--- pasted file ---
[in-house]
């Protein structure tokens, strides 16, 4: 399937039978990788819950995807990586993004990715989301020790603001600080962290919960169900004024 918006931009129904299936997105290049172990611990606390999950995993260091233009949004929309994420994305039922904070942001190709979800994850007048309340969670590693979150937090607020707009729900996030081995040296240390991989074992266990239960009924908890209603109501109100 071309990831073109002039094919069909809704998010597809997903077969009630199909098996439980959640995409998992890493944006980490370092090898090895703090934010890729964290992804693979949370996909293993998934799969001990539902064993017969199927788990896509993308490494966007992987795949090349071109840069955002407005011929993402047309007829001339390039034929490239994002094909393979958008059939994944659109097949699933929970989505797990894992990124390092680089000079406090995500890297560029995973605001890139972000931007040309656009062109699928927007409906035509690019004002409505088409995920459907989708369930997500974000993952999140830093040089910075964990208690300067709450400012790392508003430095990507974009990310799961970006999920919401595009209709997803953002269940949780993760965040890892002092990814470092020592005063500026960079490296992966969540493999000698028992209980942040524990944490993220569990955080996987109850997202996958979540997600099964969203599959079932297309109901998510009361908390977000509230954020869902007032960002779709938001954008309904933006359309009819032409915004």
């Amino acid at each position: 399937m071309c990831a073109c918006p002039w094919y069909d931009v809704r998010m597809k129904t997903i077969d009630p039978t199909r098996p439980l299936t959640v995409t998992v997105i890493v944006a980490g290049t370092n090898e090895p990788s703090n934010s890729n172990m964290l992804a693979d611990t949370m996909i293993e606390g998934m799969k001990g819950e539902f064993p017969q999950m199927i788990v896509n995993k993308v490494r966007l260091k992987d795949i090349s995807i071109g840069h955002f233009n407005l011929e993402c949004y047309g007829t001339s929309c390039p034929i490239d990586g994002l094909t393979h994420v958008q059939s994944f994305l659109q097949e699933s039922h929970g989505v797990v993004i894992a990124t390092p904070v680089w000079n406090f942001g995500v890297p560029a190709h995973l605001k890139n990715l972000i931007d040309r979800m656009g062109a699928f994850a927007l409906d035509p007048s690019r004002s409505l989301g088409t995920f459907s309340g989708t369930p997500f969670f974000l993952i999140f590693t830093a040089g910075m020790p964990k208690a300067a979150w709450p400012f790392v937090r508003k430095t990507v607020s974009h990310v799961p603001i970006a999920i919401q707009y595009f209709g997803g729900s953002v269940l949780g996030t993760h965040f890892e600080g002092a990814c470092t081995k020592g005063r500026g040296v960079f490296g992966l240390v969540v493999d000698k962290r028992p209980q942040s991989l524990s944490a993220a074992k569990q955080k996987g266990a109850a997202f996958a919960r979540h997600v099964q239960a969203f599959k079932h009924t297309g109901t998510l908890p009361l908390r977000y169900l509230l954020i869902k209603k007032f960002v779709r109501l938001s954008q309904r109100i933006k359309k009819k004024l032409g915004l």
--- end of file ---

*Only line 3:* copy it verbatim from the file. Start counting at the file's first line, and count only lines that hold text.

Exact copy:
């Amino acid at each position: 399937m071309c990831a073109c918006p002039w094919y069909d931009v809704r998010m597809k129904t997903i077969d009630p039978t199909r098996p439980l299936t959640v995409t998992v997105i890493v944006a980490g290049t370092n090898e090895p990788s703090n934010s890729n172990m964290l992804a693979d611990t949370m996909i293993e606390g998934m799969k001990g819950e539902f064993p017969q999950m199927i788990v896509n995993k993308v490494r966007l260091k992987d795949i090349s995807i071109g840069h955002f233009n407005l011929e993402c949004y047309g007829t001339s929309c390039p034929i490239d990586g994002l094909t393979h994420v958008q059939s994944f994305l659109q097949e699933s039922h929970g989505v797990v993004i894992a990124t390092p904070v680089w000079n406090f942001g995500v890297p560029a190709h995973l605001k890139n990715l972000i931007d040309r979800m656009g062109a699928f994850a927007l409906d035509p007048s690019r004002s409505l989301g088409t995920f459907s309340g989708t369930p997500f969670f974000l993952i999140f590693t830093a040089g910075m020790p964990k208690a300067a979150w709450p400012f790392v937090r508003k430095t990507v607020s974009h990310v799961p603001i970006a999920i919401q707009y595009f209709g997803g729900s953002v269940l949780g996030t993760h965040f890892e600080g002092a990814c470092t081995k020592g005063r500026g040296v960079f490296g992966l240390v969540v493999d000698k962290r028992p209980q942040s991989l524990s944490a993220a074992k569990q955080k996987g266990a109850a997202f996958a919960r979540h997600v099964q239960a969203f599959k079932h009924t297309g109901t998510l908890p009361l908390r977000y169900l509230l954020i869902k209603k007032f960002v779709r109501l938001s954008q309904r109100i933006k359309k009819k004024l032409g915004l």